Growth response of yellow-poplar (Liriodendron tulipifera L.) seedlings to ozone, sulfur dioxide, and simulated acidic precipitation, alone and in combination

A. H. Chappelka, B. I. Chevone, Tom Burk

Research output: Contribution to journalArticlepeer-review

34 Scopus citations

Abstract

Nine-week-old, half-sib, yellow-poplar were exposed to O3 and/or SO2 (controls, 0.10 ppm O3, 0.08 ppm SO2 or 0.10 ppm O3 + 0.08 ppm SO2, 4 hr/d, 5d/wk) in combination with simulated rain (pH 3.0, 4.3 or 5.6, 1 hr/d, 2 d/wk at 0.75 cm/hr) for 6 wk, with rain applied either just before or after fumigation. Across all rain treatments, O3 + SO2 resulted in a significant decrease in height growth and dry matter production and an increase in leaf area ratio (LAR) compared with controls. The combined effect of O3 and SO2 was additive in nature, except for root dry weight and leaf weight ratio (LWR) in which a greater than additive response was observed. The alteration in LAR was due to dry matter remaining in the leaves as indicated by an increase in LWR. Rain treatments altered leaf dry weight which appeared as a quadratic function across all pollutant treatments. A significant gaseous pollutant × rain pH interaction occurred for root dry weight, leaf area increase, mean relative growth rate (RGR), mean unit leaf rate (ULR) and chlorophyll content. Ozone exposure resulted in a linear decrease in root dry weight, leaf area increase, RGR and ULR, as the acidity of rain increased (decreased pH), whereas fumigation with SO2 resulted in an increase in these growth variables as rain pH decreased. Chlorophyll content increased in both O3 and SO2 treatments as the acidity of rain increased. Fumigation of wet leaves caused a significant reduction in dry matter production, shoot elongation, leaf area, RGR and ULR as compared with dry leaves across all treatments. The results of this study demonstrate that the effects of multiple pollutant stresses are more deleterious than any single pollutant exposure for these half-sib seedling trees. These findings are discussed relative to possible implications on the effects of gaseous pollutants in combination with acidic precipitation on yellow-poplar growth and productivity.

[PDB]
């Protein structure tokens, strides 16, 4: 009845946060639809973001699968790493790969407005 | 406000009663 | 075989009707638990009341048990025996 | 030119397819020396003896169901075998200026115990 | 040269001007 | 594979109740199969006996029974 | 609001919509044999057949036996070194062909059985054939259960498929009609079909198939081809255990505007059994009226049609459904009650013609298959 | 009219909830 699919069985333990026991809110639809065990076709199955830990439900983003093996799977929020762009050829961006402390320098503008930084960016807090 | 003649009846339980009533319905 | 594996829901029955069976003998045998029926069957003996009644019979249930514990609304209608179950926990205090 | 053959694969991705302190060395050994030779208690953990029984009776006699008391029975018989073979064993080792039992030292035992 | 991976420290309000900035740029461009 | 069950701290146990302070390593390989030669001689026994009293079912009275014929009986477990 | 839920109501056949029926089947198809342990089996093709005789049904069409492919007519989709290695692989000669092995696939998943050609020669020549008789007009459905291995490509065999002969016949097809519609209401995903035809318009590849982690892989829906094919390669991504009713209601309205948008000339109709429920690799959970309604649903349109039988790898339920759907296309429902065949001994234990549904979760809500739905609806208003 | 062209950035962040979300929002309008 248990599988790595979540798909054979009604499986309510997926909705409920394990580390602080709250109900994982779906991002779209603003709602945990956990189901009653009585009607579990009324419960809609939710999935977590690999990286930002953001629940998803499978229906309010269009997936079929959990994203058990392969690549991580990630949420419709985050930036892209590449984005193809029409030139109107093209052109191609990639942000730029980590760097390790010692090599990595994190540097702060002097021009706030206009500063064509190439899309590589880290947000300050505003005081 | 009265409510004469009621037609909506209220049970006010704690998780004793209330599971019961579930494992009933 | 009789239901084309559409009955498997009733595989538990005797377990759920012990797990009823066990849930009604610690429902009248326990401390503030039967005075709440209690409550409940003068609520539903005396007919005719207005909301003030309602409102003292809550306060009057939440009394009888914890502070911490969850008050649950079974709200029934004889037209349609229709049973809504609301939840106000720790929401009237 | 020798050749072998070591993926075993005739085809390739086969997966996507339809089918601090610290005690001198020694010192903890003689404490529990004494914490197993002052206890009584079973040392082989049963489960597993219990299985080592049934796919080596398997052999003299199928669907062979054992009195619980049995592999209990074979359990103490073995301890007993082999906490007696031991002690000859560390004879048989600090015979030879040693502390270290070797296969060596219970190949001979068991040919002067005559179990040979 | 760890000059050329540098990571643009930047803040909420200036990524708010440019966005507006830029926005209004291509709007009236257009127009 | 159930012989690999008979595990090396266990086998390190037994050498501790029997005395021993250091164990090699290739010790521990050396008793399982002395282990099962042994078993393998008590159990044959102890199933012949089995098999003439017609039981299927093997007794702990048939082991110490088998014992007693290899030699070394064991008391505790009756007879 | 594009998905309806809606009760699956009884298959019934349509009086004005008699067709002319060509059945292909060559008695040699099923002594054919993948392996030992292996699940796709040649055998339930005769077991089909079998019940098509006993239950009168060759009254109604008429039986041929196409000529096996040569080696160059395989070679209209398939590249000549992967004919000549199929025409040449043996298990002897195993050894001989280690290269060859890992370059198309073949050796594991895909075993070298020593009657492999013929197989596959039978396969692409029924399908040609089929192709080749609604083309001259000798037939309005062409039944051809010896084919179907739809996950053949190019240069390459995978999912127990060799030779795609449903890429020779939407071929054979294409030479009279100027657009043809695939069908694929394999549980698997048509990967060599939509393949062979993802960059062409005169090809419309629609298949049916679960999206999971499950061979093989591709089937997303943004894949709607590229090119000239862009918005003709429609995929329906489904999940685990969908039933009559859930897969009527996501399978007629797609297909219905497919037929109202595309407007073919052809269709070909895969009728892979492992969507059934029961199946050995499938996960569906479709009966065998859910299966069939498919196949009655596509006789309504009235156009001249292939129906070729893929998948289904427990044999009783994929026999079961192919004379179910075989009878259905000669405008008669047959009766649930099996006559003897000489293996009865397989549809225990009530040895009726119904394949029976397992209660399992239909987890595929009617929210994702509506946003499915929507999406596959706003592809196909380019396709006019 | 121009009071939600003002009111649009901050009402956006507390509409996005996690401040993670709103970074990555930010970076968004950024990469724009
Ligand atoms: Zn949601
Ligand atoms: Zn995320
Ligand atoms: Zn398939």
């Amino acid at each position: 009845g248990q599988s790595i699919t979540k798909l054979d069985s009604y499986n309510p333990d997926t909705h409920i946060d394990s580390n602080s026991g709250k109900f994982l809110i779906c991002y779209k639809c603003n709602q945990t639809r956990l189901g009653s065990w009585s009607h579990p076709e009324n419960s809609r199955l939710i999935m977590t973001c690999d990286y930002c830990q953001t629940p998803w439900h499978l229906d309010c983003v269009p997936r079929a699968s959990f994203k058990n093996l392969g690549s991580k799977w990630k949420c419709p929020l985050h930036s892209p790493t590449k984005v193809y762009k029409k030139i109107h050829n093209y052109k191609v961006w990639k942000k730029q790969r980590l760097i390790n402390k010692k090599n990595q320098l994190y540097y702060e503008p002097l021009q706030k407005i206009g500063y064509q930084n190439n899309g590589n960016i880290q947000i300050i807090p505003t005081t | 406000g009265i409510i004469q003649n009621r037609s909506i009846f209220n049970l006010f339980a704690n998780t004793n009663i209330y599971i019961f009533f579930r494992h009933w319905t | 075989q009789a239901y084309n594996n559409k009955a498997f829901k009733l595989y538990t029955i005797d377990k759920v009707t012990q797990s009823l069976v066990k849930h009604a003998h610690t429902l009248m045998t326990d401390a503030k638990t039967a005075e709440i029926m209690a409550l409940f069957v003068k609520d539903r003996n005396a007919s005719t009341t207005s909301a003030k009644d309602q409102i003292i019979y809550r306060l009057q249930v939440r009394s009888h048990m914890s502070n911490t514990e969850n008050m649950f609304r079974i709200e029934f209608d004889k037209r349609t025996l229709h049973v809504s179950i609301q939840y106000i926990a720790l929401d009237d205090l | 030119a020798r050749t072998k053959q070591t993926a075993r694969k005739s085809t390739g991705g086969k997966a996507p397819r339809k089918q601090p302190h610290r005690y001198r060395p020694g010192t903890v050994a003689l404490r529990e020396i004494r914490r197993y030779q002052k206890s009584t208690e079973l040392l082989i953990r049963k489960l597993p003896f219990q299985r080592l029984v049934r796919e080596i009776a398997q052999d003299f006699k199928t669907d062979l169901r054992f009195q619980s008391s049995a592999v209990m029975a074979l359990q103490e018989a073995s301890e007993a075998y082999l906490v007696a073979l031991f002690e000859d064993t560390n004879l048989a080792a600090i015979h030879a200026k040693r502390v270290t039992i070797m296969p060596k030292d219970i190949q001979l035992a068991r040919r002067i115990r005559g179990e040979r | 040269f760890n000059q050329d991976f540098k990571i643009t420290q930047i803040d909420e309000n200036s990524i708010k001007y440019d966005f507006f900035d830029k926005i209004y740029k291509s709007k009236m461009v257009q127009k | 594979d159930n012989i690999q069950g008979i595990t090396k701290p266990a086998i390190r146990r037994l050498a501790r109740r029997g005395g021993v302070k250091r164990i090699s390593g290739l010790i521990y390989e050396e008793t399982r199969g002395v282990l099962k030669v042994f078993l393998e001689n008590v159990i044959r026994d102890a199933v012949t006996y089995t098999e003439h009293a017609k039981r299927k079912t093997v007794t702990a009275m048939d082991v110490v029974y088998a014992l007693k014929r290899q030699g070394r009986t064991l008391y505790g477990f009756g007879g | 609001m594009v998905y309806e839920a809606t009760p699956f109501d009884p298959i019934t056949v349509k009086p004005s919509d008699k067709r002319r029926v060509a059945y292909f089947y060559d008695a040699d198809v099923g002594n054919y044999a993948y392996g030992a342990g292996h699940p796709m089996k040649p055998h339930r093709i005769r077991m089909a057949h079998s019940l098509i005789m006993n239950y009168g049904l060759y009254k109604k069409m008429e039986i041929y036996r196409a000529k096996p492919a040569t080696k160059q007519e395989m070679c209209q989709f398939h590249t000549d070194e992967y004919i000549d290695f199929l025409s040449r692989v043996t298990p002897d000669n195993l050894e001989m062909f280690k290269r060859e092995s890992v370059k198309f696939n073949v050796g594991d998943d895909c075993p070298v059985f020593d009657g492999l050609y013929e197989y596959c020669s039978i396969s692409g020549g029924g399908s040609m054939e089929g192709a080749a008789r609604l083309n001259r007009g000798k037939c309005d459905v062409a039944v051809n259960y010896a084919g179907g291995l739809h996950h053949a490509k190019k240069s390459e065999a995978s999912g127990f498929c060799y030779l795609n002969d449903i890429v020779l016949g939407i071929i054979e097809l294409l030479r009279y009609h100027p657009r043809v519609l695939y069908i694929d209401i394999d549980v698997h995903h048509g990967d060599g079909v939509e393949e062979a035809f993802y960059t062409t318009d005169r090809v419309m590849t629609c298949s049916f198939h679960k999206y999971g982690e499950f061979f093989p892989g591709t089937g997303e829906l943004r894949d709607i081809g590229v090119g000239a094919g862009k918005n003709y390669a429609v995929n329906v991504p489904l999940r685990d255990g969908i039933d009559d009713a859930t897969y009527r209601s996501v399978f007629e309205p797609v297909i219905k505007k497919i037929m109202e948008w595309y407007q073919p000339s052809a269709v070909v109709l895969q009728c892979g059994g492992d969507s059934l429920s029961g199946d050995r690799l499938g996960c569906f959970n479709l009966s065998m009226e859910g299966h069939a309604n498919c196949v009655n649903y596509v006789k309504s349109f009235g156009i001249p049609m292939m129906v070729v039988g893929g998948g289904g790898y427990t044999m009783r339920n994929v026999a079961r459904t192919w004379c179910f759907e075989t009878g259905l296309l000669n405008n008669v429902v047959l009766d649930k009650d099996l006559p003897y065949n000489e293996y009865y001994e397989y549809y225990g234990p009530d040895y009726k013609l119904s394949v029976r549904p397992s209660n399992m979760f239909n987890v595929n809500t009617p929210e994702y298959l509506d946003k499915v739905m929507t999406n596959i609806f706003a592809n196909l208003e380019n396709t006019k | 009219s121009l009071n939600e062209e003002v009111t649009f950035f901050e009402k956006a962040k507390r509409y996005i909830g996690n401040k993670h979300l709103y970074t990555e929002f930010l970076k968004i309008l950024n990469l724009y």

Original languageEnglish (US)
Pages (from-to)233-244
Number of pages12
JournalEnvironmental and Experimental Botany
Volume25
Issue number3
DOIs
StatePublished - Aug 1985

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